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Posted May 28, 2014
Posted March 27, 2013
In Wolfhound Century, author Peter Higgins imagines a fantastic,
In Wolfhound Century, author Peter Higgins imagines a fantastic, totalitarian state, inhabited by grim characters. In other words, Higgins has crafted his vision of 1940's Russia. The story mainly follows investigator Vissarion Lom, as he attempts to capture a terrorist. Intrigue is instantly put on display as Lom is ordered to report directly to the head of the Secret Police. Despite the image of power and order that the state projects, Lom discovers the state to be full of power struggles and battles between the state police and radical revolutionaries.Was this review helpful? Yes NoThank you for your feedback. Report this reviewThank you, this review has been flagged.
Adding to all of this is a muddied attempt by the author to impart elements of fantasy and Russian folklore to this otherwise straight-forward crime thriller. When I first read of the crime leader dealing with a possession of the mind reminiscent of something out of an exorcism film, I immediately felt disconnected from the story. While I believe that Higgins does a commendable job at building his vision of Russia, there comes a point when too many details become cumbersome and distract from the story.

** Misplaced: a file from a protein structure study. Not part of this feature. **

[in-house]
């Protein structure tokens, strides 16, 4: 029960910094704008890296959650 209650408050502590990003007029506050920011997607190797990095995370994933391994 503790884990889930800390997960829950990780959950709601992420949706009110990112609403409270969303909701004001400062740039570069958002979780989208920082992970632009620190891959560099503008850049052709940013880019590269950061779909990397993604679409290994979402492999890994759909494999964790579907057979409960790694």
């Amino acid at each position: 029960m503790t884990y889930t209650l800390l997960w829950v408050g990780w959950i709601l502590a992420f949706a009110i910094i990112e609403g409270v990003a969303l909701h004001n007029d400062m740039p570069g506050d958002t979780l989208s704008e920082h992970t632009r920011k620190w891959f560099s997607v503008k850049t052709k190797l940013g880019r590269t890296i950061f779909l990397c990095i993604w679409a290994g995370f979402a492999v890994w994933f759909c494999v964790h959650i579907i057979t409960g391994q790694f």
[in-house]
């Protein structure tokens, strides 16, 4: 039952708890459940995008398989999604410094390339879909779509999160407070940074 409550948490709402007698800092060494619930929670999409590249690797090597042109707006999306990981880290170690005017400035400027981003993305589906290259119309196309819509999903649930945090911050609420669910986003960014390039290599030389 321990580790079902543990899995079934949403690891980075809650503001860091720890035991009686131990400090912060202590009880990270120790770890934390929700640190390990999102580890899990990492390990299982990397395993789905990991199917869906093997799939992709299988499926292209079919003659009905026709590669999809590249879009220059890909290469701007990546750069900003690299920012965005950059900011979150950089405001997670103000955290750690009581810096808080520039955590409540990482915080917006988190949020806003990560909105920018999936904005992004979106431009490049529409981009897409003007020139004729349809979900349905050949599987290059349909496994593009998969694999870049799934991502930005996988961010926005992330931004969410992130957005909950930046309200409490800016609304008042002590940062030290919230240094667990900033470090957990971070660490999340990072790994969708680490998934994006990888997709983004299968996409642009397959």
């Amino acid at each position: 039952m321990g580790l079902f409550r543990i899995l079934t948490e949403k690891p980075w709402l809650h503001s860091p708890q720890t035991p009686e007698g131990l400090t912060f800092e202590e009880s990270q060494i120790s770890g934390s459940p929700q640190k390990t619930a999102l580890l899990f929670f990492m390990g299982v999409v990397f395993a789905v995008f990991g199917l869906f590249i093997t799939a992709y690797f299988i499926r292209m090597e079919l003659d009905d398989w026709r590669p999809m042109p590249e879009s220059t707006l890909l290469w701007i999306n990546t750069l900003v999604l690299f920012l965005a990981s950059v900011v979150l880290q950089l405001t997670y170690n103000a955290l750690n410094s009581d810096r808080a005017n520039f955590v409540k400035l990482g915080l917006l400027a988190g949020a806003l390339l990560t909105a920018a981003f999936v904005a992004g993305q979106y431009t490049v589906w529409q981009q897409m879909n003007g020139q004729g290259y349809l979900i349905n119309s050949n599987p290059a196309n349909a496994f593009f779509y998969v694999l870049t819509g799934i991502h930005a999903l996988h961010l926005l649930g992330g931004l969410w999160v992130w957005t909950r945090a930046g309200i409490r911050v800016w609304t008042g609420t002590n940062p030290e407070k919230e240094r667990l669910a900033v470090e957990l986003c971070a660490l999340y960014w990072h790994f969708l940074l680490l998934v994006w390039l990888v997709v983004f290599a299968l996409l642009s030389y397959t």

I'm convinced that within the many names of places, people, and muddied descriptions of Russian myth, there is a good story. Despite never really getting into a strong flow, I couldn't help but continue reading to the next chapter (short chapters probably helped with this issue). The story itself is fairly convincing, and all of the plot lines come to a satisfying point. Unfortunately, the narrative just stops, which I'm assuming means a sequel to this novel is in the works. For my tastes, however, I just can't get over the style of Higgin's writing to justify reading a future installment.